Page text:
Unlock the solar market
Students from USF will join hundreds of youths from across Florida converging on the State Capitol in Tallahassee to join the #SolarUprising to demand that Gov. Rick Scott and the Legislature act now to unlock the solar market in Florida. Florida has 9 million electricity customers, yet fewer than 6,000 customer-owned solar energy systems. Meanwhile, New Jersey has half the population and a much weaker solar resource, but it has 25,000 solar systems — four times more than Florida.
As a youth voter in Florida, I am appalled at the recent report that found power companies have contributed more than $12 million lobbying the Legislature in the past five years. Florida Power & Light has up to 33 lobbyists walking the halls of the Capitol. I cannot hire a lobbyist to stand up for my interests as a constituent — though it seems that is the only way the politicians in Tallahassee will listen. What will it take for Scott and our Legislature to stand up for the people and not big polluters?
I am a student at the University of South Florida, and I am mobilizing over 50 of my peers to join me in Tallahassee on Thursday to stand up to our elected officials and candidates. I believe that people, especially the youth constituency, have the power to shape our state energy economy and ensure it is socially just and sustainable. We will rally to do just that!
The writer, a USF senior, is vice president of the Student Environmental Association at the university.
Get off military’s backs
Senior military leaders and the secretary of defense have maintained, using anecdotal evidence, that the troops are willing to accept a reduction in pay and benefits in order to obtain and maintain needed training. The Pentagon and civilian defense leaders are hoping Congress will accept their anecdotal stories. However, there was a recent survey by The Washington Post and Kaiser Family Foundation that found that 83 percent of service members and veterans oppose the proposed cuts.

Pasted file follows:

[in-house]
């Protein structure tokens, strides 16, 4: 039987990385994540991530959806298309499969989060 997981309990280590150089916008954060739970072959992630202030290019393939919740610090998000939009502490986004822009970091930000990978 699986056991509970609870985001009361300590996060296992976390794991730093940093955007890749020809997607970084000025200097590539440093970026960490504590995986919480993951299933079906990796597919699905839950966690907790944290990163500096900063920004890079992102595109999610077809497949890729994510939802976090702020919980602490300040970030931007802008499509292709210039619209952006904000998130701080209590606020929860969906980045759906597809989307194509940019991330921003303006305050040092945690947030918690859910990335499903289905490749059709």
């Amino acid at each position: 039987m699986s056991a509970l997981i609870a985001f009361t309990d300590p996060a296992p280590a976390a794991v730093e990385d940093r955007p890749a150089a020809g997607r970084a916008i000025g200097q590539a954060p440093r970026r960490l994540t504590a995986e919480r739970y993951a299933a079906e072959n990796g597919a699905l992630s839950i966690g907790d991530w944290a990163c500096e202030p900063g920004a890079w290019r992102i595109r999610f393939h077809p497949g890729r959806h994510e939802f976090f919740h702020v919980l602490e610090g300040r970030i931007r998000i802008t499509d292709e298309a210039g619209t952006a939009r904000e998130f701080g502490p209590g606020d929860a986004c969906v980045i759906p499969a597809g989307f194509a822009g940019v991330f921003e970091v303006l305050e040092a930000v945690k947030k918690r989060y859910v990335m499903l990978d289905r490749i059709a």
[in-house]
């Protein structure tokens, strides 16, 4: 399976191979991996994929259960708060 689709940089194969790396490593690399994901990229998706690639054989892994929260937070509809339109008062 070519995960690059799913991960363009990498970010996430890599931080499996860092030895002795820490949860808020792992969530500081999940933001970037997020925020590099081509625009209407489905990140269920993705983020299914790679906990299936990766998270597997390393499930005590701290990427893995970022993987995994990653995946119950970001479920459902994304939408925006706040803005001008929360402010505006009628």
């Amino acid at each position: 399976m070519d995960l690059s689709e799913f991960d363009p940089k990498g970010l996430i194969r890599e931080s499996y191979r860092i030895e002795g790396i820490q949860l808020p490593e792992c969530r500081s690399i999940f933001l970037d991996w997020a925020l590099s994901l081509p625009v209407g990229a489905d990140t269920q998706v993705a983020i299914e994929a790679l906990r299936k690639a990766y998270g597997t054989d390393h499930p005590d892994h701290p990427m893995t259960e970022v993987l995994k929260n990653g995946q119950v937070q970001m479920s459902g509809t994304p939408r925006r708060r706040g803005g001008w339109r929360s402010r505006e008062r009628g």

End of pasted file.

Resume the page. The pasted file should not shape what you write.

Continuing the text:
It is a no-brainer that the solution to funding training and equipment should not be placed on the backs of those who have already sacrificed so much for our country. And it makes no sense whatsoever for Congress to eliminate the remedies they were forced to put in place in order to combat the recruiting and retention problems experienced in the 1990s.
There is a bill pending in Congress that would increase federal pay by 3.3 percent (military not included). And then there is the representative who stated that the congressional salary ($174,000) is woefully inadequate. What’s wrong with this picture?
Sun City Center
Rethink ‘worst governor’
Regarding “The jobs we didn’t get” (Your Views, April 7): The writer chewed out Gov. Rick Scott because of the jobs that weren’t created when he stopped high-speed rail and even called him the worst governor in the country.
Yes, high-speed rail would have created jobs, but it was reported that private-sector jobs in Florida grew by over 32,000 in February alone.
The difference is, it wasn’t necessary to spend $2.5 billion in tax money for those jobs to happen.
Worst governor? I would rethink that.